Doctor insights on:
Lumbar Annular Tear
Twisting: Movements, especially twisting cause microscopic tears in the collagen fibers (tiny structural elements like the fibers or threads of a fabric) of the annulus (part of the disk). The body has some ability to heal such tears, but there is a limit. When the amount of microscopic tears becomes large, the tears connect, causing a larger tear. Sometimes those tears are painful. ...Read moreSee 2 more doctor answers
The lumbar part of the spine is the low back. It is made up of five bones (most of the time) stacked one on top of the other. They are connected by disks, facet joints, and ligaments. These soft parts allow for movement controlled by the spinal muscles; the muscles can also keep it stiff when need be. The lumbar spine also contains and protects nerves to ...Read more
What would have happened to the annular tear of the lumbar disc that I suffered two years ago? Would it have healed or will it remain torn forever?
Does a disc prolapse with annular tear of one of the lumbar discs predispose me to herniation of adjacent discs in the future?
No: No, it would not make it any more or less likely to have any problems at an adjacent disc. ...Read more
Annular tear: The disk is made of two types of cartilage: a softer inner nucleus pulposis and a fibrous stiffer annulus fibrosis. As we age, the connective tissue of the body dries out and becomes stiffer, producing wrinkles and bulges in our skin- parts of our body sag and bulge as we age, including disks. Annular fissures or tears are asymptomatic cracks in disks, a weak spot where a disk might herniate. ...Read moreSee 1 more doctor answer
Cervical and lower lumbar intervertebral discs are dessciated, diffuse disc bulge with annular tear at l4-5 level. How can be cured?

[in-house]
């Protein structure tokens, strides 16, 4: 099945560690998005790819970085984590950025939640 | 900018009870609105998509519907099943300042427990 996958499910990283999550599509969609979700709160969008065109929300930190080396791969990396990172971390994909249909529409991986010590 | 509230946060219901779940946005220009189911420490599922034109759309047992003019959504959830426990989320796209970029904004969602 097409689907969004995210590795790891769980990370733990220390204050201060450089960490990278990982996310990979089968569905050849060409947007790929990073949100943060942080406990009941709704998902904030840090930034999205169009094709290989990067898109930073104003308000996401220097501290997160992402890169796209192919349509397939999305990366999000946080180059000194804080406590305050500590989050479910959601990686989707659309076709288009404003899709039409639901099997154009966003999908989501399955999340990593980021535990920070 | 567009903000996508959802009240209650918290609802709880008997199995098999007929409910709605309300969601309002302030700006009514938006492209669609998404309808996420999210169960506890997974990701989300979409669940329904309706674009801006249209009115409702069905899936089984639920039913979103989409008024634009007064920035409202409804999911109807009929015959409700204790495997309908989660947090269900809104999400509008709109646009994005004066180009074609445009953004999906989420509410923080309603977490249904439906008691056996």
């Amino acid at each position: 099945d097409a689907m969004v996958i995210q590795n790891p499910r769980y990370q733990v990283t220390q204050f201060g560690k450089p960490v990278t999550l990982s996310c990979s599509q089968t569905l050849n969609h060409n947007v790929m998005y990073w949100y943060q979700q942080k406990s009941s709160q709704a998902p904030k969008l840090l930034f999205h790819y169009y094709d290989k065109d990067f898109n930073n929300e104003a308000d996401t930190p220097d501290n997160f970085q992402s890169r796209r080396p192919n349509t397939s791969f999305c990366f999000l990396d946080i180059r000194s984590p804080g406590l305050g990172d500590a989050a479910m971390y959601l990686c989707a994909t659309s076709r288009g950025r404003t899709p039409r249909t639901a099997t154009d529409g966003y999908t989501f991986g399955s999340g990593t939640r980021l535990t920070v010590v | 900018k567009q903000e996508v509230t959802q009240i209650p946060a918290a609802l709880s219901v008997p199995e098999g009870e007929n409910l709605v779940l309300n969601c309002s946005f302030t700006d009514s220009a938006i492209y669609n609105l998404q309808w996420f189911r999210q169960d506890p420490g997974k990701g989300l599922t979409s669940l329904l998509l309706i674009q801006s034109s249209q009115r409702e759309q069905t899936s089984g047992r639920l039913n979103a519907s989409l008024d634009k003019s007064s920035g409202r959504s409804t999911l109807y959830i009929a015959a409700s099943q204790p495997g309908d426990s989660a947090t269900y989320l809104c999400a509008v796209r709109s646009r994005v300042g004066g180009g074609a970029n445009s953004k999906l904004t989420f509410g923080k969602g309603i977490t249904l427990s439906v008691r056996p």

Integrative care: A herniated disc can cause back pain as well as foot pain by physically pressing on the nerves that travel to the foot and by irritating them through the extrusion of pro-inflammatory disc materials. Physical therapy and other conservative measures, including medication management, are considered first line treatment. If these fail, your physician may recommend epidural steroid injections. ...Read moreSee 1 more doctor answer
2 Lumbar ESIs, 2 months PT. 2 Broad based bulge, posterior annular tear. Increase paraspinal signals L2/L3&L3/L4 concerning myositis. Need Help!
Pain in my calf muscle, had a ultrasound neg. for PAD. I have herniated, and annular tear in L5 disc, osteoarthritis in lumbar. Is my back the cause?
TOO YOUNG FOR PAD: You are too young for PAD I will worry more about DVT. Specially if you have some swelling with the calf tenderness. It really depend on how where and when you are getting the pain walking? Standing? Is it aches or could it be muscle cramps how far you have to stop walking because of the pain does the pain goes away by stopping or you have to sit down to get relief yes your back could be the probl ...Read more
Mri: moderate disc protrusion l5,annular tear,moderate facet joint hypertrophy entire lumbar spine,grade1 spondylolisthsis l5,L1L2 and L5S1 spur, bad?
Different : Annular tear is similar to a sprain--a torn ligament, and not normal. It's presence does not equate to pain. In fact, upon healing the MRI will show a persistent abnormality. Bulging is best described with squeezing the top and bottom of marshmallow. The edges bulge to absorb shock of body weight. This is the job of the disc. If nerves not pressured, completely normal. ...Read more